Circle 12 is the largest circle which encloses the area of highest optical density inside the circumference of the dot 10. The diameter "Do " is determined for circle 12.

The sharpness or circularity "T" of the dot 10 is defined as the ratio of the diameters: Do /D1.

The above procedure is repeated for several dots and an average dot circularity is determined. This average dot circularity is a good indication of the edge definition or print quality of an ink jet character or letter.

Diameters of the overlaying circles from 5 to 2.5 inches are used with dot diameters of 0.01 inches when a magnification of 100× is used. Experience has shown that segregated dots are more easily found along straight lines or in lighter areas of a caricature for purposes of making the aforementioned test.

Using the above definition, we can determine in a factual way the print quality of an ink composition. FIGS. 5 and 6, respectively, illustrate typical aqueous and non-aqueous ink dots. The dot shown in FIG. 6 is an ink dot comprised of the ink composition of this invention, and delivered by the method of this invention. Each respective dot was delivered on a similar kind of printing paper.

It is easily observable without any calculation that the inventive oleic acid-based ink dot of FIG. 6 has produced a superior dot when compared to the aqueous-based dot of FIG. 5.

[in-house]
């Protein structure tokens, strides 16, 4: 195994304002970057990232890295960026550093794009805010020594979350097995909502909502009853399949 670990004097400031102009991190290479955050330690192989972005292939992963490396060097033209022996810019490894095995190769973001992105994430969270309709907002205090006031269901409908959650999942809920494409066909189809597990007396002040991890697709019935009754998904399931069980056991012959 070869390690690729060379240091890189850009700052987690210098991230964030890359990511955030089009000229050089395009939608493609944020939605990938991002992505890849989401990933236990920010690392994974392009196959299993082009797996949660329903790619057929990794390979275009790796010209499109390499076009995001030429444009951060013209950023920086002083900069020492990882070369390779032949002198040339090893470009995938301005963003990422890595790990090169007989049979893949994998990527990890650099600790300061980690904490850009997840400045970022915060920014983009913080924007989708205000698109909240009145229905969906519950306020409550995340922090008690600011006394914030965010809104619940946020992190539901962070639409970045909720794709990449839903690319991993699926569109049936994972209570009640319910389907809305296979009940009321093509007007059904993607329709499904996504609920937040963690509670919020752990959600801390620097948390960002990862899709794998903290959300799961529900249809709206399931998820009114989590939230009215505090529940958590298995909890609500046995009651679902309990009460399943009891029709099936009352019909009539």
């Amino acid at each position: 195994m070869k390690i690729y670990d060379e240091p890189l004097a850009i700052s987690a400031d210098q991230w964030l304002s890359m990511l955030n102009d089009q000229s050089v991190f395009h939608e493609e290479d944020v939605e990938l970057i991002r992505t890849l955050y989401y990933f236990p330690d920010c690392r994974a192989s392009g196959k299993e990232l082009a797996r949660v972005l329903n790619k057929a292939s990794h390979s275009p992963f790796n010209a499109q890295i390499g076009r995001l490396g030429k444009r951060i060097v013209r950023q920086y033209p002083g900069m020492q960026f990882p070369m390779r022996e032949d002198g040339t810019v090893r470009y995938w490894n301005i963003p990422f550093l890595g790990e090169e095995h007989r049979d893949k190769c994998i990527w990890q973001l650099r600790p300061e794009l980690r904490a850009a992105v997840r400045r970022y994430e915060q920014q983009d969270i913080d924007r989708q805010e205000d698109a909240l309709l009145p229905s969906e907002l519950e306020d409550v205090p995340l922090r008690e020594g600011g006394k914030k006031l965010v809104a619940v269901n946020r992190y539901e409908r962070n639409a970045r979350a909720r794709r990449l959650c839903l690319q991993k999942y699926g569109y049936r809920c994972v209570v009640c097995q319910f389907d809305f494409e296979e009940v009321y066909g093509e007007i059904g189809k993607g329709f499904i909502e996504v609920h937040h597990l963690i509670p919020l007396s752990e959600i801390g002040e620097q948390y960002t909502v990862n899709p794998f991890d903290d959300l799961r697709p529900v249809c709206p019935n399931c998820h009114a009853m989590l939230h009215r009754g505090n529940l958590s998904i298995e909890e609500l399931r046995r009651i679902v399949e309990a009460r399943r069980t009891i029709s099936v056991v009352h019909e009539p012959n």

On the average, water-based inks will produce dots with an average circularity of approximately 0.4 to 0.5.

By comparison, the average circularity of the dots products by the invention is in a range from approximately 0.7 to 0.8.

The fluid compositions of this invention have a surface tension of approximately greater than 35 dynes/cm. The fluid compositions provide good print quality on a wide range of printing papers such as sulfite paper, coated and uncoated paper, erasable bond, and paper containing 25, 50, 75 and 100% rag.

The fluid compositions comprise a substantially non-aqueous printing medium including a mixture of oleic acid in an approximate weight of from 20 to 80 percent of the total mixture composition. The mixture also includes a dye or a dye in a dye solvent. The solvent of the medium has a multiple function: (a) to cut the viscosity of the medium; (b) to dissolve the dye in the oleic acid; and (c) maintain or increase surface tension. The solvent is generally selected from a group consisting of at least one of the following: an aromatic alcohol, an aromatic ether, dimethyl sulfoxide, an alkyl pyrrolidone, methoxy- and ethoxy- triglycol. More particularly, the solvent can be: n-methyl pyrrolidone, benzyl alcohol, and benzyl ether.

The dye can be selected from a group consisting of: typophor black, calco chinoline yellow, and calco oil yellow.

The mixture will generally have a viscosity of from 5 to 20 centipoises at a temperature of 135° F.

A preferred composition for the ink jet medium is approximately given as: oleic acid 34%; m-pyrol 60%; and Typophor Black 6% (by weight).